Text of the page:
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Coup In Mali Evokes International Condemnation

The U.N. Security Council (UNSC) as well as international rights groups and several nations have condemned Thursday's military coup in Mali and urged the renegade troops involved in it to return power to the civilian government at the earliest.

The 15-member UNSC said in a statement that its members "strongly condemn the forcible seizure of power from the democratically elected government of Mali by some elements of the Malian armed forces."

The statement also called for the "immediate restoration of constitutional rule and the democratically elected government," and urged the rebels "to ensure the safety and security of President Amadou Toumani Toure and to return to their barracks."

The United States also condemned the coup in the West African nation, and reiterated its support for President Toure. Notably, Washington had earlier cited Mali as an example of a thriving democracy in the African continent.

State Department spokeswoman Victoria Nuland said in Washington on Thursday that the U.S. was currently weighing future of the $137-million annual aid it gives to Mali for counter-terrorism and other assistance. She expressed the hope that the recent "military action" in Mali could be reversed quickly and power returned to the civilian government.

France, Mali's former colonial ruler, also suspended cooperation with the country, and urged the rebel soldiers not to harm President Toure. The West African regional body Ecowas termed the behavior of the mutinous soldiers as "reprehensible," while the African Union described the coup as a "significant setback for Mali." Also, the World Bank and African Development Bank said they were suspending all aid to Mali until the ongoing crisis was resolved.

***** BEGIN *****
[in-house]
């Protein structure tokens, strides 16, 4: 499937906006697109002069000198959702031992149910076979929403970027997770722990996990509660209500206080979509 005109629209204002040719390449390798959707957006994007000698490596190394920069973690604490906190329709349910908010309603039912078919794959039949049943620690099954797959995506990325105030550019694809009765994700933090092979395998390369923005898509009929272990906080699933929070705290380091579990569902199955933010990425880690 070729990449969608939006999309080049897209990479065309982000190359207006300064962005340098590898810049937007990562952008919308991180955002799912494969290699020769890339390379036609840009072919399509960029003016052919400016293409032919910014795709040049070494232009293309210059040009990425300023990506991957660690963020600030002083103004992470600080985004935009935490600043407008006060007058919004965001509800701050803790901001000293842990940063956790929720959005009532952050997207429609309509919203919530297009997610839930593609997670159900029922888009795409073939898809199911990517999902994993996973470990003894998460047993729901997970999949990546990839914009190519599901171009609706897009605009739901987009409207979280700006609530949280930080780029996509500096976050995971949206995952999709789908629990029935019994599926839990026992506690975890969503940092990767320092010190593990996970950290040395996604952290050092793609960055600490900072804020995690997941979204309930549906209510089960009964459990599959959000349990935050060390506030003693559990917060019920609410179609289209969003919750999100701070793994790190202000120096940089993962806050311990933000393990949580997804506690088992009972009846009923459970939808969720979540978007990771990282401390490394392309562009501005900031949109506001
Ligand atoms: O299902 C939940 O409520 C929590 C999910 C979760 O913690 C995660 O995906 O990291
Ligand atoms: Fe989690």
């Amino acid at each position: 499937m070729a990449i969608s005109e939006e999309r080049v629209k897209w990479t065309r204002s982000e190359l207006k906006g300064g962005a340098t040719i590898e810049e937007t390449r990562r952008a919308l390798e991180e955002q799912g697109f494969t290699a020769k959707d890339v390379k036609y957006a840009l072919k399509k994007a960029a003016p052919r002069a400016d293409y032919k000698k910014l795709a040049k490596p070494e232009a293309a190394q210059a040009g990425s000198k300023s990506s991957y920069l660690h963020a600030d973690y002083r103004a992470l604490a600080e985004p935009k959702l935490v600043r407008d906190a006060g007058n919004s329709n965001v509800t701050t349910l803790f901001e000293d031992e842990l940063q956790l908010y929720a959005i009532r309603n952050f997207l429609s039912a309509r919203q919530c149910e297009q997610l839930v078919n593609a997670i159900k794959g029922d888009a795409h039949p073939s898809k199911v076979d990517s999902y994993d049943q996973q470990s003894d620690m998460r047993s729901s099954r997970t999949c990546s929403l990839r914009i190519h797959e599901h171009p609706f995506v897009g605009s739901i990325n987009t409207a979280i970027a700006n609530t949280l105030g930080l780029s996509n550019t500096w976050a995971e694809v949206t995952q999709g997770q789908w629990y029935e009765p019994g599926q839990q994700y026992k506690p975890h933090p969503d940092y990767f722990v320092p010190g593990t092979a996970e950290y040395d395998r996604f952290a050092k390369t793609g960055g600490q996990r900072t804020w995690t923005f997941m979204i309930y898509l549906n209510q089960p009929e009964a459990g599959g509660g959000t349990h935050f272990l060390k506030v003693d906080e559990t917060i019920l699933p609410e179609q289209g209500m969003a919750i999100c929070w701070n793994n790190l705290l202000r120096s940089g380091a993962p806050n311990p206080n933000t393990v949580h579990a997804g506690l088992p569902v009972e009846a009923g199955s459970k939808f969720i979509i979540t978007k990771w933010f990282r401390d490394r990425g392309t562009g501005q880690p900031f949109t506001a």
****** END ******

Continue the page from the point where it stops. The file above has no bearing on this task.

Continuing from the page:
South Africa expressed concerns over consolidation of the separatist movement in Mali's northern regions as well as Thursday's coup. The country's Department of International Relations and Cooperation said in a statement that the mutiny in Mali must be "addressed in a manner that does not jeopardize the overall security situation in Mali. This is particularly important in view of the security challenges in the North."

The international reaction comes after mutinous soldiers in Mali announced on Thursday that they had seized power after overthrowing the regime of President Toure, which they accused of mishandling a military campaign against the separatist insurgency movement in the North.

In an announcement on national television early on Thursday, the renegade troops, identified themselves as the "Committee for the Re-establishment of Democracy and the Restoration of the State," said that a nationwide curfew was in force and that the country's Constitution remained suspended and other public institutions dissolved.

A spokesman for the group, Lt. Amadou Konare, declared that they had ousted the "incompetent regime" of President Toure over its "inability" to "fight terrorism." He added that the group would hand over power back to a democratically-elected government at a later date.

Toure is currently believed to be in hiding after escaping an attack on the presidential palace by the mutinous soldiers. A former paratroop commander, Toure has been in power in Mali since 2002. He had led a coup that ousted long-time President Moussa Traore in 1991, but returned power back to civilians a year later, and got elected to office for the first time in 2002. Toure was due to step down next month after serving two presidential terms.

The mutiny was initially staged by several dozen soldiers at a military camp in the capital on Wednesday morning before spreading to other parts of the country. The unrest was sparked after Defense Minister Gen. Sadio Gassama visited the camp on Wednesday morning. Reports say the soldiers were angered over the Minister's failure to address their demand for better supplies and arms to tackle an uprising by Tuareg rebels in the North.

The Tuareg uprising demanding independence began decades ago, but it intensified after the return of hundreds of Tuareg fighters who fought in Libya last year on behalf of Col. Moammar Qadhafi. It is reported that dozens of soldiers have been killed in fighting Tuareg insurgents in recent months. However, the government is yet to announce the official death toll. The conflict has also forced more than 200,000 people to flee the region known as 'Azawad.'

by RTT Staff Writer

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